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All You Ever Wanted to Know About Sweet Potatoes, Vegetables and Nutrition.
When asked about the difference between a yam and a sweet potato, they will usually answer, "The yam is that orange or deep red potato we bake or roast for Thanksgiving." Unfortunately, they have eaten both kinds of sweet potatoes while swallowing the myth. There are no yams on the American dinner table. What we call yams are really just a variety of sweet potato.
Sweet potatoes in their many varieties are a highly nutritious food, easy to prepare, heavenly tasting, and extremely versatile on any menu. Yet, they are undervalued, ignored, and under appreciated. Some people enjoy the wonderful flavor and health benefits of sweet potatoes year round, but for many families sweet potatoes appear on the table at Thanksgiving and only then. We know of some folks who have never even eaten a sweet potato.
Sweet potatoes were actually born in Mexico, Central, and South America, as well as the West Indies. Their botanical name, Ipomoca batata, was derived from the American Indians of Louisiana who were growing them in native gardens as early as 1540. The Indians referred to sweet potatoes as batatas.
In his first voyage to the West Indies Columbus discovered many new foods which he brought back to Spain. Sweet potatoes were among his ship's treasures. The Spanish relished them and began cultivating them immediately. Soon they were profitably exporting them to England where they were included in spice pies to be devoured at the court of Henry VIII.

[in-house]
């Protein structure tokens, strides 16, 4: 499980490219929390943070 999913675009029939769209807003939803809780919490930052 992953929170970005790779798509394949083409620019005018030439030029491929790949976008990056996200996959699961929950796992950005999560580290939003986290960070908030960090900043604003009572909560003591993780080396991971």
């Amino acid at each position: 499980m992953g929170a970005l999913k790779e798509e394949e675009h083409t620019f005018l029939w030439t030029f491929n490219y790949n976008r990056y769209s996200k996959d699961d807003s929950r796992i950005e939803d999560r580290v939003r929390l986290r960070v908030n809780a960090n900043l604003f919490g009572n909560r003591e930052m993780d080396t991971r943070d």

True yams, however, are nothing like the sweet potato, but are a tuber native to Africa, very starchy, not very sweet, and grow as large as 100 pounds.
It was the Southerners, mainly from North Carolina, Georgia, and Louisiana, who adopted the name yams for the darker-skinned orange variety and made them an important part of their cuisine. "Yams" were so important in the South that during the American Revolution and the Civil War, they were said to have sustained the fighting soldiers.
The sweet potato deserves to be on the highest perch because it is a nutritional powerhouse with 4 ounces of cooked pulp supplying 2 grams of protein, 3.4 grams of fiber, 24.6 mg of vitamin C, 28 mg of calcium, 22.6 mcg of folic acid, 20 mg of magnesium, 348 mg of potassium, and a whopping 21822 I.U. of vitamin A.
That's mighty impressive for only a half cup serving. The skins, which are completely edible, add even more fiber.
Note: Sweet Potato phytonutrients and over 30 different Fruits and Vegetables plus sea vegetables, special colon cleansing fibers, a special blend of probiotics, 17 herbal concentrates, antioxidants and a complete multi-vitamin and mineral supplement. All are contained in the Daily Biobasics Multi-vitamin and Mineral Supplement Nutritional Power House!